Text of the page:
This pastel by Jack Gates (1903 – 1997) suffers from flaked pastel and harmful acids. With a brush we were able to clear away some of the loose areas where the upper layers of pastel had flaked, particularly the white portion of the sky, which is the top of three layers and seems to be of a lesser quality as we’ve noticed it’s more prone to delaminating. We also used a scalpel to secure the areas where flaking had started. From the reverse, the work was de-acidified as harmful acids were in the board and were in the process of making their way into the pastels. Stay tuned for more. . .
An impressionist painter of landscapes, figures, still lifes, interiors, and marine scenes, Jack Gates (1903 – 1997) was known for his traditionalist style at a time when modernist, abstract work was in vogue. There is a very apparent influence of the French Tonalist painter Camille Corot.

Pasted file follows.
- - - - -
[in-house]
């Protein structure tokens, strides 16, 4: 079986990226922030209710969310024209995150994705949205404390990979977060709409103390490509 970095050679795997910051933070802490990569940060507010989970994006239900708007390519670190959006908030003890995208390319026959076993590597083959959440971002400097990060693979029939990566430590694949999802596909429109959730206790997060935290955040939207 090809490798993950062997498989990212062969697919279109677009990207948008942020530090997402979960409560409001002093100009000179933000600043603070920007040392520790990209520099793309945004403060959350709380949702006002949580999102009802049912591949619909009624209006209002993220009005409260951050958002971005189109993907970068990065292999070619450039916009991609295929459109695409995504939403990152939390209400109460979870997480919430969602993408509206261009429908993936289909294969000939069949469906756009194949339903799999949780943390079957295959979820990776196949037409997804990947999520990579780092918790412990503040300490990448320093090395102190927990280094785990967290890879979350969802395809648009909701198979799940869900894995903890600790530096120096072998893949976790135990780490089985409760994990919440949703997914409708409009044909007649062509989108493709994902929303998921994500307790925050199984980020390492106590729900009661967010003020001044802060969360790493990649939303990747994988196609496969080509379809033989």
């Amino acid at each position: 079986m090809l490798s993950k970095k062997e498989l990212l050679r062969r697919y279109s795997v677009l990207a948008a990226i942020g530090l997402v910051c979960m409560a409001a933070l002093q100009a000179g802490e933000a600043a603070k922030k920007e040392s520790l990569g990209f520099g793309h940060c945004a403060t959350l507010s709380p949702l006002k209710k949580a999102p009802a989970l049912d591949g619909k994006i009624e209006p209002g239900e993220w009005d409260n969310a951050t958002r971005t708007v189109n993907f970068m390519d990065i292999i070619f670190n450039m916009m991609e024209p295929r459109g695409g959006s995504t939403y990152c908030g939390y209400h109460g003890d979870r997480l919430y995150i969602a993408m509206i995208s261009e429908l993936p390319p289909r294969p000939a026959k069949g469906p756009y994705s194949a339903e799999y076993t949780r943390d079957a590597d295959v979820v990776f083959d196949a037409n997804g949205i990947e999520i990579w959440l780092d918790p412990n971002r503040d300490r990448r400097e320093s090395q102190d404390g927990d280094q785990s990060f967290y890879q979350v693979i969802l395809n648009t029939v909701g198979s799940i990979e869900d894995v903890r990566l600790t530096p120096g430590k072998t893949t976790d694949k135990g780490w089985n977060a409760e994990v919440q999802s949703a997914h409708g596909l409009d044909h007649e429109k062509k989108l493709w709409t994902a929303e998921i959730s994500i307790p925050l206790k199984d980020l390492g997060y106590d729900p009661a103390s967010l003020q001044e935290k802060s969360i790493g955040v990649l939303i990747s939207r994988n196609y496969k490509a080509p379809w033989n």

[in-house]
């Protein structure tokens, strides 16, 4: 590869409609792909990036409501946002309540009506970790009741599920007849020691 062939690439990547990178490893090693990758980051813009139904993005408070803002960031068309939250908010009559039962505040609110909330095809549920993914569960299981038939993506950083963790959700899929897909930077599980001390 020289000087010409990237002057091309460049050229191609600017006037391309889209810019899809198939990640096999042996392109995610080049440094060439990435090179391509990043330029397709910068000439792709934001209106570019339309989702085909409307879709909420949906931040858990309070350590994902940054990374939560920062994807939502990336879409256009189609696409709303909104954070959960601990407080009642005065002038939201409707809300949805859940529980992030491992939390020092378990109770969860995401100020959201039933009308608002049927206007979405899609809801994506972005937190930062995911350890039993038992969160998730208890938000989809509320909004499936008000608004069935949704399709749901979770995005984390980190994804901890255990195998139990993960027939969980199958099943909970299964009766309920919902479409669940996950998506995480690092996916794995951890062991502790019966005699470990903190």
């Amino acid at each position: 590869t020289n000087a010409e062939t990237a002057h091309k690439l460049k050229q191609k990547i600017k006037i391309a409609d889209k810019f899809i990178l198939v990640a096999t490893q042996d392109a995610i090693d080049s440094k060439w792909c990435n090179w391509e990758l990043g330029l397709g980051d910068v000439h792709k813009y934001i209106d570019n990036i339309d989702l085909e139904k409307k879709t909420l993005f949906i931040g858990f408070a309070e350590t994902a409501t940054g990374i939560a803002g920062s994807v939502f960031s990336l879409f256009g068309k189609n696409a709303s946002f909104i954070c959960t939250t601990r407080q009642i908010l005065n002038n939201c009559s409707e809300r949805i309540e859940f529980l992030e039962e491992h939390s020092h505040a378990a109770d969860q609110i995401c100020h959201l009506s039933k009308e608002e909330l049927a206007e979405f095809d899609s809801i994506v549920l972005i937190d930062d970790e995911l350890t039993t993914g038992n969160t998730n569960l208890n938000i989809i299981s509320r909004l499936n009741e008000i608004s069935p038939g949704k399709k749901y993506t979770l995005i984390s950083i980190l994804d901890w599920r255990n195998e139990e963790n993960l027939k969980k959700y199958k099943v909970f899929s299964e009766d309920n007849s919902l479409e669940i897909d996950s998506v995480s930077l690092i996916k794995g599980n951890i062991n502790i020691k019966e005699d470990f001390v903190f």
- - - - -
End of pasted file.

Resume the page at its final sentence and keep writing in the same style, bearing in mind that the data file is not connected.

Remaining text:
He was born in the Ukraine and began painting as a youngster in Russia. He studied at the National Academy of Design before emigrating to New York City and attending the Art Students League as a student of Sidney Dickenson, Ivan Olinksy, and Robert Phillip.
He was a member of the the Salamagundi Club, the Allied Artists of America, the Knickerbocker Society, and the Hudson Valley Art Association. Commercially he was represented by Hammer Galleries and The Grand Central Art Gallery. U.S. Navy personnel commissioned him to paint portraits of high-ranking personnel, as did well known personalities: Bess Meyerson, Walter Matthau, and Tony Bennett.
David Shirey, a New York Times art critic, described Gates’ style as personable and inviting, and that these qualities allowed his paintings to “encourage [the viewer] to contemplate them, to walk through them without feeling cramped and to breathe freely among their trees, skies, ponds and fields.” Part of this effect Shirey attributed to the types of brushstroke Gates could employ: “a gestural Expressionist brush that cossets the surfaces of paintings but [he] can also assail them -dashing, sweeping and gliding. He governs the speed of his strokes to accommodate the mood of his pictures.”